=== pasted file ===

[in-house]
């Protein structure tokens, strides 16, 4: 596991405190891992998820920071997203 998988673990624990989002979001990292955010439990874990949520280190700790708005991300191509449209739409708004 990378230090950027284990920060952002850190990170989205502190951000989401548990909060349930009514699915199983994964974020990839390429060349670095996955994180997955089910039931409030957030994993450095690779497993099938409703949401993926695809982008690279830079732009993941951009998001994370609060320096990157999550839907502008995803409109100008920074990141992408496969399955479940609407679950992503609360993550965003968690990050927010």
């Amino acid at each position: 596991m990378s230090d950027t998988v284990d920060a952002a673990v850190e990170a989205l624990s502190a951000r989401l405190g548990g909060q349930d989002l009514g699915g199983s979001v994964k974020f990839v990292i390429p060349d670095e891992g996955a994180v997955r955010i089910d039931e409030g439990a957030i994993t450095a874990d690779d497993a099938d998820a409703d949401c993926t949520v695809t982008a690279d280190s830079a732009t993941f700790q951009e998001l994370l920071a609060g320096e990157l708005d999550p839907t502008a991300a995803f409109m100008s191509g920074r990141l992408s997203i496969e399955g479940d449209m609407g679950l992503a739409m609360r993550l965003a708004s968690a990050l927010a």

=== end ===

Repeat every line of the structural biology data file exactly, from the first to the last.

[in-house]
């Protein structure tokens, strides 16, 4: 596991405190891992998820920071997203 998988673990624990989002979001990292955010439990874990949520280190700790708005991300191509449209739409708004 990378230090950027284990920060952002850190990170989205502190951000989401548990909060349930009514699915199983994964974020990839390429060349670095996955994180997955089910039931409030957030994993450095690779497993099938409703949401993926695809982008690279830079732009993941951009998001994370609060320096990157999550839907502008995803409109100008920074990141992408496969399955479940609407679950992503609360993550965003968690990050927010």
């Amino acid at each position: 596991m990378s230090d950027t998988v284990d920060a952002a673990v850190e990170a989205l624990s502190a951000r989401l405190g548990g909060q349930d989002l009514g699915g199983s979001v994964k974020f990839v990292i390429p060349d670095e891992g996955a994180v997955r955010i089910d039931e409030g439990a957030i994993t450095a874990d690779d497993a099938d998820a409703d949401c993926t949520v695809t982008a690279d280190s830079a732009t993941f700790q951009e998001l994370l920071a609060g320096e990157l708005d999550p839907t502008a991300a995803f409109m100008s191509g920074r990141l992408s997203i496969e399955g479940d449209m609407g679950l992503a739409m609360r993550l965003a708004s968690a990050l927010a």